In fact, you could throw the Core i3-8100 and Ryzen 3 2200G into the mix and the results would lead us to believe neither CPU is inferior to the Core i5-8400 when it comes to modern gaming. Of course, there will be the odd extremely CPU intensive title that shows a small dip in performance but the true difference would be masked by the weaker GPU performance.
I’ve seen some people suggest reviewers test with extreme high-end GPUs in an effort to make the results entertaining, but come on, that one’s just a bit too silly to entertain. As I’ve said the intention is to determine which product will serve you best in the long run, not to keep you on the edge of your seat for an extreme benchmark battle to the death.
As for providing more “real-world” results by testing with a lower-end GPU, I’d say unless we tested a range of GPUs at a range of resolutions and quality settings, you’re not going to see the kind of real-world results many claim to deliver. Given the enormous and unrealistic undertaking that kind of testing would become for any more than a few select games, the best option is to test with a high-end GPU. And if you can do so at 2 or 3 resolutions, like we often do, this will mimic GPU scaling performance.
Don’t get me wrong, it’s not a dumb suggestion to test with lower end graphics cards, it’s just a different kind of test (…) but given GPU-limited testing tells you little to nothing, that’s something we try to avoid.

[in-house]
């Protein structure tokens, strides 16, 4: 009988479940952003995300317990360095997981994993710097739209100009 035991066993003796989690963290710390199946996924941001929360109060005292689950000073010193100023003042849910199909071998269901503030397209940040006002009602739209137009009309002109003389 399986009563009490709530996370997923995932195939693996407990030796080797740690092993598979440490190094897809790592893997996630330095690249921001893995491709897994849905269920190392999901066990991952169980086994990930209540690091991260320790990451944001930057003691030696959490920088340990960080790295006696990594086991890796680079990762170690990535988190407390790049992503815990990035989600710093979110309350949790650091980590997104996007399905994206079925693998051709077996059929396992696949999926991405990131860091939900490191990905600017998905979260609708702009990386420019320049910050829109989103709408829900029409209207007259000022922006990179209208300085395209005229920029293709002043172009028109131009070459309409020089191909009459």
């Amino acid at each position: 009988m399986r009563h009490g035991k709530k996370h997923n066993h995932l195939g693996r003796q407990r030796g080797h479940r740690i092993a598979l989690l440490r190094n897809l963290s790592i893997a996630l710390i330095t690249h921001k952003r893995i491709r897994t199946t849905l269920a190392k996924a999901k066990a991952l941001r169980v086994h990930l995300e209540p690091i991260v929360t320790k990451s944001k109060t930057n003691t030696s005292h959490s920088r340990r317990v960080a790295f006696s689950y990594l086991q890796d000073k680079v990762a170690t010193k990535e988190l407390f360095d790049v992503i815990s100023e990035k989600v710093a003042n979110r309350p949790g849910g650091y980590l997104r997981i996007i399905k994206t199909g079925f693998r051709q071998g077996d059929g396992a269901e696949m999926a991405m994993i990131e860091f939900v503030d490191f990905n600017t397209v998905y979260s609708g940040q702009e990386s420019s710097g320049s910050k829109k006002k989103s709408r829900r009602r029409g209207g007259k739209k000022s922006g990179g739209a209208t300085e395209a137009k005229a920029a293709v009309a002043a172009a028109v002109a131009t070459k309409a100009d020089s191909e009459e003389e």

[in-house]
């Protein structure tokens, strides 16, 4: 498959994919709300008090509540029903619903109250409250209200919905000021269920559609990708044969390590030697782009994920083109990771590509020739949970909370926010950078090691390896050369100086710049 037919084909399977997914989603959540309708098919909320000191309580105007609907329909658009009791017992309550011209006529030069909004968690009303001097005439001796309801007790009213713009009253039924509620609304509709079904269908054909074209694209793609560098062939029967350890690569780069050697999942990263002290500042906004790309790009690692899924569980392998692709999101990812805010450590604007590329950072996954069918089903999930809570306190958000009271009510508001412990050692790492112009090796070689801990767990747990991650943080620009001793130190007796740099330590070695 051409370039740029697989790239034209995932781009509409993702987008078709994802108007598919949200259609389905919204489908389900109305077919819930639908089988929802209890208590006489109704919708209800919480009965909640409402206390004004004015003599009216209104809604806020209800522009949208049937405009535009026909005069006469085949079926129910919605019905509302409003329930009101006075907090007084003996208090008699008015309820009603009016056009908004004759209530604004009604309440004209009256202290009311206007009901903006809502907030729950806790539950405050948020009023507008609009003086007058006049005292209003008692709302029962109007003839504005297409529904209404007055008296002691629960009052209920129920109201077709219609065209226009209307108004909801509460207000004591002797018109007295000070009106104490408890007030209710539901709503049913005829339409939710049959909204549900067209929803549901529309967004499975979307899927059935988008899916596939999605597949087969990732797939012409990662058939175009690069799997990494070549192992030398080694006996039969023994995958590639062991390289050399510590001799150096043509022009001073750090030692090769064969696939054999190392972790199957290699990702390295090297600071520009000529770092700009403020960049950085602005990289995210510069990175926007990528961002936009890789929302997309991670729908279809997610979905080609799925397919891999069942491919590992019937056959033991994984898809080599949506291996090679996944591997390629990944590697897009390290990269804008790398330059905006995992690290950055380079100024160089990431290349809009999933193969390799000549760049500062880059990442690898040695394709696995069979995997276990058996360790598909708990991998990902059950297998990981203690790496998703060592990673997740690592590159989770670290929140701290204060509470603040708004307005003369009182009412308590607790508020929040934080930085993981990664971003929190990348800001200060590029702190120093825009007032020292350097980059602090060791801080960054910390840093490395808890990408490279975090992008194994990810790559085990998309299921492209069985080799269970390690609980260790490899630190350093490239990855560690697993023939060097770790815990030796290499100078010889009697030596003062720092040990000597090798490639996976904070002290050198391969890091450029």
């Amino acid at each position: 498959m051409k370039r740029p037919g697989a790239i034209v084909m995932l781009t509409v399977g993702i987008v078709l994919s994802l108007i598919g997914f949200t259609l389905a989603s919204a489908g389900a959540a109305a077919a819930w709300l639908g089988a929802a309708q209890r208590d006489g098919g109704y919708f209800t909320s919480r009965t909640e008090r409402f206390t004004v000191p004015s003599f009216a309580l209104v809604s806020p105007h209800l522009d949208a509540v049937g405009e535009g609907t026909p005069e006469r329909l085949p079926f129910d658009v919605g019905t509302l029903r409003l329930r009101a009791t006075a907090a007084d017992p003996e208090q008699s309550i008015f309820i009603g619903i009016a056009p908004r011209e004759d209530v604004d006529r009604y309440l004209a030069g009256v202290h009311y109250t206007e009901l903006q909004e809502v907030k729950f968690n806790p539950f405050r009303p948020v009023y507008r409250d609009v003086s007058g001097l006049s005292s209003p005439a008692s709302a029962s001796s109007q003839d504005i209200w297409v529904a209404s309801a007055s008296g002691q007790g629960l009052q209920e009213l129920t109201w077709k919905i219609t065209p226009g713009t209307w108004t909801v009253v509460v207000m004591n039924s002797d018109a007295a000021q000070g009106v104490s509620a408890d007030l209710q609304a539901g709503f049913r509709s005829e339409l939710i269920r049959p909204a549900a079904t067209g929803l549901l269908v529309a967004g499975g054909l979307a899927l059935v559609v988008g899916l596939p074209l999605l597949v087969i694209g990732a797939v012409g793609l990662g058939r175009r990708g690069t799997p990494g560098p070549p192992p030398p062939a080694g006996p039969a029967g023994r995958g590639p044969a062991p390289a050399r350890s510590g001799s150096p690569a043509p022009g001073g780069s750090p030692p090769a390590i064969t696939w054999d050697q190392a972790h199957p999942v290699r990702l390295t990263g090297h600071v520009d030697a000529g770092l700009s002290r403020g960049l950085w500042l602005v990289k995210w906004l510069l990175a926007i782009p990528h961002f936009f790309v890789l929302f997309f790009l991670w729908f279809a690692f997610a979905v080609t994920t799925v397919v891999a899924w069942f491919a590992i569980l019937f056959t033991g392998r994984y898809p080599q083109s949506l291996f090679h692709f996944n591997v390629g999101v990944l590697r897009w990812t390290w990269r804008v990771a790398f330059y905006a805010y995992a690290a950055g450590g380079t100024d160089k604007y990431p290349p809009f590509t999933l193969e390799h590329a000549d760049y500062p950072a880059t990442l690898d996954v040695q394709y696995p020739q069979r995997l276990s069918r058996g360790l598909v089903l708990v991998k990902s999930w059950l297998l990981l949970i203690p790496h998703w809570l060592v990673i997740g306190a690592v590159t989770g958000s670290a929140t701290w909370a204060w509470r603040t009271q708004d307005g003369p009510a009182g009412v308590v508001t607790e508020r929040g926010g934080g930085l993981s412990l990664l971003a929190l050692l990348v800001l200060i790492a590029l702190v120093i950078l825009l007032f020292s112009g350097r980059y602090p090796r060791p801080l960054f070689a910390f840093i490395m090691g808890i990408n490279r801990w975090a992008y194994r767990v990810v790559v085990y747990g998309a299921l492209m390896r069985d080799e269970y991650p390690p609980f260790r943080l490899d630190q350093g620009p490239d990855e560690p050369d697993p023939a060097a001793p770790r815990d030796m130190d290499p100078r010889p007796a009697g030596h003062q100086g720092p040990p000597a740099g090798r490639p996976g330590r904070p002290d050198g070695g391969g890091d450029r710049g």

Ultimately I feel like those suggesting this testing methodology are doing so with a narrower viewpoint. Playing Mass Effect Andromeda with a GTX 1060 but using medium settings will see the same kind of frame rates you’ll get with the GTX 1080 Ti using ultra quality settings. So don’t for a second make the mistake of assuming everyone games under the same conditions as you.
Gamers have wide and varying range of requirements, so we do our best to use a method that covers as many bases as possible. For gaming CPU comparisons we want to determine in a large volume of games which product offers the best performance overall as this is likely going to be the better performer in a few year’s time. Given GPU-limited testing tells you little to nothing, that’s something we try to avoid.